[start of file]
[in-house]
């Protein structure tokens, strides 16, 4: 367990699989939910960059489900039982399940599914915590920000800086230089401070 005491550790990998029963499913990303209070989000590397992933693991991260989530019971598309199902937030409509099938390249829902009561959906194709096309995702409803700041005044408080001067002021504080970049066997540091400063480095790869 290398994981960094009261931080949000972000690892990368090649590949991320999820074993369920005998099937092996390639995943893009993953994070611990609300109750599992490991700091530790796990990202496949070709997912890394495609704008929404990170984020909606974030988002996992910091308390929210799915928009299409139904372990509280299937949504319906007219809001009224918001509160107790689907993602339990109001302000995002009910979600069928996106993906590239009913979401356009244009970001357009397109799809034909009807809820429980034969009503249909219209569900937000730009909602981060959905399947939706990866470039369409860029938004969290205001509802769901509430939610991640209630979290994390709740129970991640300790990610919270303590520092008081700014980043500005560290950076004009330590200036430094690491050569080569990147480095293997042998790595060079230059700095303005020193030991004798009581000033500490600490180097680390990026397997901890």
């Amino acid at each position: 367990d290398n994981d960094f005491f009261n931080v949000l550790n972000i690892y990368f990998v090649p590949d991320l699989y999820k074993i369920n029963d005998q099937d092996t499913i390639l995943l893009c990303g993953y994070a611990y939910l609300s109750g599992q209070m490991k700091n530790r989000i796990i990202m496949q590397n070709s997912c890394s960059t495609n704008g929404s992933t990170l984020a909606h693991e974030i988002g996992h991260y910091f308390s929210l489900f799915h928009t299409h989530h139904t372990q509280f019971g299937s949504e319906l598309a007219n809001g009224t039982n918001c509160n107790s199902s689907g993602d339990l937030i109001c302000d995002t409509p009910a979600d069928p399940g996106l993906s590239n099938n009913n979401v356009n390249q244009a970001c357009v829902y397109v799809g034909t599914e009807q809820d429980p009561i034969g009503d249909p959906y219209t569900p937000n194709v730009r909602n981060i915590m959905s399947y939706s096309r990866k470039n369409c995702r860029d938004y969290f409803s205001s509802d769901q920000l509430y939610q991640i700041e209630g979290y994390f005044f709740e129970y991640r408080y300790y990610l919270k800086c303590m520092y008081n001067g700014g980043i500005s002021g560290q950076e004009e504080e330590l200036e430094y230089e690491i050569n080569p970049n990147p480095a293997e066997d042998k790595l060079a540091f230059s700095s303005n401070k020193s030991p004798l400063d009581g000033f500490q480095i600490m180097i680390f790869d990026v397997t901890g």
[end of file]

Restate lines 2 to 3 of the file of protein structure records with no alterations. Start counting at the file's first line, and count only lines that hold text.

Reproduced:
């Protein structure tokens, strides 16, 4: 367990699989939910960059489900039982399940599914915590920000800086230089401070 005491550790990998029963499913990303209070989000590397992933693991991260989530019971598309199902937030409509099938390249829902009561959906194709096309995702409803700041005044408080001067002021504080970049066997540091400063480095790869 290398994981960094009261931080949000972000690892990368090649590949991320999820074993369920005998099937092996390639995943893009993953994070611990609300109750599992490991700091530790796990990202496949070709997912890394495609704008929404990170984020909606974030988002996992910091308390929210799915928009299409139904372990509280299937949504319906007219809001009224918001509160107790689907993602339990109001302000995002009910979600069928996106993906590239009913979401356009244009970001357009397109799809034909009807809820429980034969009503249909219209569900937000730009909602981060959905399947939706990866470039369409860029938004969290205001509802769901509430939610991640209630979290994390709740129970991640300790990610919270303590520092008081700014980043500005560290950076004009330590200036430094690491050569080569990147480095293997042998790595060079230059700095303005020193030991004798009581000033500490600490180097680390990026397997901890």
């Amino acid at each position: 367990d290398n994981d960094f005491f009261n931080v949000l550790n972000i690892y990368f990998v090649p590949d991320l699989y999820k074993i369920n029963d005998q099937d092996t499913i390639l995943l893009c990303g993953y994070a611990y939910l609300s109750g599992q209070m490991k700091n530790r989000i796990i990202m496949q590397n070709s997912c890394s960059t495609n704008g929404s992933t990170l984020a909606h693991e974030i988002g996992h991260y910091f308390s929210l489900f799915h928009t299409h989530h139904t372990q509280f019971g299937s949504e319906l598309a007219n809001g009224t039982n918001c509160n107790s199902s689907g993602d339990l937030i109001c302000d995002t409509p009910a979600d069928p399940g996106l993906s590239n099938n009913n979401v356009n390249q244009a970001c357009v829902y397109v799809g034909t599914e009807q809820d429980p009561i034969g009503d249909p959906y219209t569900p937000n194709v730009r909602n981060i915590m959905s399947y939706s096309r990866k470039n369409c995702r860029d938004y969290f409803s205001s509802d769901q920000l509430y939610q991640i700041e209630g979290y994390f005044f709740e129970y991640r408080y300790y990610l919270k800086c303590m520092y008081n001067g700014g980043i500005s002021g560290q950076e004009e504080e330590l200036e430094y230089e690491i050569n080569p970049n990147p480095a293997e066997d042998k790595l060079a540091f230059s700095s303005n401070k020193s030991p004798l400063d009581g000033f500490q480095i600490m180097i680390f790869d990026v397997t901890g």